If you spend any time (as I do) on the number 51 bus, you may note the popularity of Adidas among a particular segment of consumers. They aren’t coming back from the gym – it’s just default clothing. They bought Adidas rather than the unbranded variety not because it’s cheaper or better quality. When consumers buy, the value they are getting comes from the way they feel, not from the clothing itself. Adidas is not a clothing manufacturer: it is a marketing company.
Consider now the foaming at the mouth that occurs when Apple releases a new product. You might argue that people buy iPhones to fulfil a need, like make a call, or play a game if they’re bored at a bus stop. In 2007, I would have agreed with you – the first iPhone did something that no competitor did. Today, the difference in functionality versus the common / garden variety is minimal. Yet, users are compelled to buy.
People buy because of the way Apple makes them feel. Stylish. Different, despite the fact that lots of other people bought it too – and this is the interesting challenge for Apple marketing. Dorfman probably has an iPhone. He does not embody the brand. Seeing him with an iPhone should diminish Apple in your eyes.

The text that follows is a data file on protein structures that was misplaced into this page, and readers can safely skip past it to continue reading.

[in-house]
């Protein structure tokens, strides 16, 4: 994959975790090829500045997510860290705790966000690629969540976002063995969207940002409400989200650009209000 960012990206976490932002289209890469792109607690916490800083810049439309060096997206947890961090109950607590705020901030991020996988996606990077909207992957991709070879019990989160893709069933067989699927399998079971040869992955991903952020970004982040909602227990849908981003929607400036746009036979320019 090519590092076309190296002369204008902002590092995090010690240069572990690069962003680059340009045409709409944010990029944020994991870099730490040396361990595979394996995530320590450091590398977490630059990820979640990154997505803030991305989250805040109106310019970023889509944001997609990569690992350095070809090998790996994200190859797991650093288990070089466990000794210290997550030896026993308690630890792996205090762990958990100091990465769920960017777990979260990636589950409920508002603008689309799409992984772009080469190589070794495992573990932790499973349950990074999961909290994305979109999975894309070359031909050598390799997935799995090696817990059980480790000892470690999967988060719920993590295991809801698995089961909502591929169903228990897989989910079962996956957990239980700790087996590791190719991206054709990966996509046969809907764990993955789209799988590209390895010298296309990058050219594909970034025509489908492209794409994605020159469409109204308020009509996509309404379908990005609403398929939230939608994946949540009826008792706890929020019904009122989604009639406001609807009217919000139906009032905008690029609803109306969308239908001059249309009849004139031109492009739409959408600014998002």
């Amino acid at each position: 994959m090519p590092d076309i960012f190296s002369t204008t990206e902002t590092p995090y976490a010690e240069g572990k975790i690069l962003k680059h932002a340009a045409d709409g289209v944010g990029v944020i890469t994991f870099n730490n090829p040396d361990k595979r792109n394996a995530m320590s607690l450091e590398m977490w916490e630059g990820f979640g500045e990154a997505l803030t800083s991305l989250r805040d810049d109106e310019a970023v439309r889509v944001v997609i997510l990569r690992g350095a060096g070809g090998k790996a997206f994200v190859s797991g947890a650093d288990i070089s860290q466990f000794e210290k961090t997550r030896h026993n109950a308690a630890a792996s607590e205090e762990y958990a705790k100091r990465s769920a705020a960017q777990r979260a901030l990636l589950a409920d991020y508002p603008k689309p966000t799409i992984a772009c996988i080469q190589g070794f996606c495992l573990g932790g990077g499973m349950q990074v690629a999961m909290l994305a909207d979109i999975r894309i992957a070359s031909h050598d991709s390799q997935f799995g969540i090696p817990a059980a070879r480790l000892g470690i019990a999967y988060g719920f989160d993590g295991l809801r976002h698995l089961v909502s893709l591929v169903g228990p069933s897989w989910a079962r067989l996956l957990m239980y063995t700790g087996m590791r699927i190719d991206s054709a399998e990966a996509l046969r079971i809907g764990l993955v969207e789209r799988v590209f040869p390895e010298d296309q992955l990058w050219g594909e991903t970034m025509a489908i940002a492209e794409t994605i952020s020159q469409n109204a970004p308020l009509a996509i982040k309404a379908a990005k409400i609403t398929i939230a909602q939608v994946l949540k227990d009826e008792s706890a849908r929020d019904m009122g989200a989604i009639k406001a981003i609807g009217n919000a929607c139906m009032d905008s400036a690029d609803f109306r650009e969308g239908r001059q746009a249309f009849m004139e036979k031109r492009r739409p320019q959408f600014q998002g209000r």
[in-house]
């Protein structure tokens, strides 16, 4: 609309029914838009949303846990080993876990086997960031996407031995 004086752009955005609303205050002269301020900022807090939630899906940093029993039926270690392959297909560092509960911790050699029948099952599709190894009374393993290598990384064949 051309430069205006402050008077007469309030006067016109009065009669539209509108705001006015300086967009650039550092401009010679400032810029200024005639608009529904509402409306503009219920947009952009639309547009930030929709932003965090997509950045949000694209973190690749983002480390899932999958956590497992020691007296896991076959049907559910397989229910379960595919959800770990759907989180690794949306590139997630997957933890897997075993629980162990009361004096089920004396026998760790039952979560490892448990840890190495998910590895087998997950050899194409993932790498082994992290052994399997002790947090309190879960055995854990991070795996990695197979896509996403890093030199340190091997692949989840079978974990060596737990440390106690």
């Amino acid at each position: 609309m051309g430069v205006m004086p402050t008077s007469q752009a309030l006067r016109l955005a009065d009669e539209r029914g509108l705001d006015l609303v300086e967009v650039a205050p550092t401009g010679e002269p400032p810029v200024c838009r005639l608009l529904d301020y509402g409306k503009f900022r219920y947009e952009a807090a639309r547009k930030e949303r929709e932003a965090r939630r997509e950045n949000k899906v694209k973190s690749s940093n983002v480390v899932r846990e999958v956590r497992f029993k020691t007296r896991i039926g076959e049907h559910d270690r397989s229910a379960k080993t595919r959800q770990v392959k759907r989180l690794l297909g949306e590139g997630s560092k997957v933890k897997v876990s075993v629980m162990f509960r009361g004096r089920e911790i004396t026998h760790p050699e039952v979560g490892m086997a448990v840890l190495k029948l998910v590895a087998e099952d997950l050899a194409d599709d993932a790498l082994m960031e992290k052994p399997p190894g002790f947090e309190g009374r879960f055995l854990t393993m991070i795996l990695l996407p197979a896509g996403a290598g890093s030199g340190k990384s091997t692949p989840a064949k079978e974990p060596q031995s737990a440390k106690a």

Same goes for Adidas. The brand is about athleticism and achievement. Many who wear it are not. How can this be fixed?
First, a famous failure.
In 2005, Daniella Westbrook was photographed with her daughter wearing Burberry. She was a soap opera actress who the press claimed had addiction issues, and Burberry was supposed to be high fashion. The result was failure for the brand, as exactly the wrong segment of mass market consumers started wearing the easily recognisable Burberry check pattern. It took a long time for Burberry to regain a place in the fashion world.
This failure occurred because the target consumers saw the wrong people wearing Burberry. In the absence of any other messages, they defined the brand.
Prevention is better than cure
Both Apple and Adidas prevent this problem occurring in the same way – they shout louder than Dorfman. Apple stores everywhere, with just the right kind of friendly hipsters ready to tell you it’s easy and magical. TV ads. Outdoor. The right kind of celebrities showing off their iPads. Adidas does too – a whole host of stores, filled with impressively fit people. Ad campaigns. Footballers. Olympic sponsorships.
These ad campaigns don’t exist to remind you that the company exists, or even (really) how good the products are. They exist to tell you exactly how you should feel when you see the logo or step into the store. Most importantly, they shout loud enough to drown out Dorfman – a constant challenge for any mass market brand.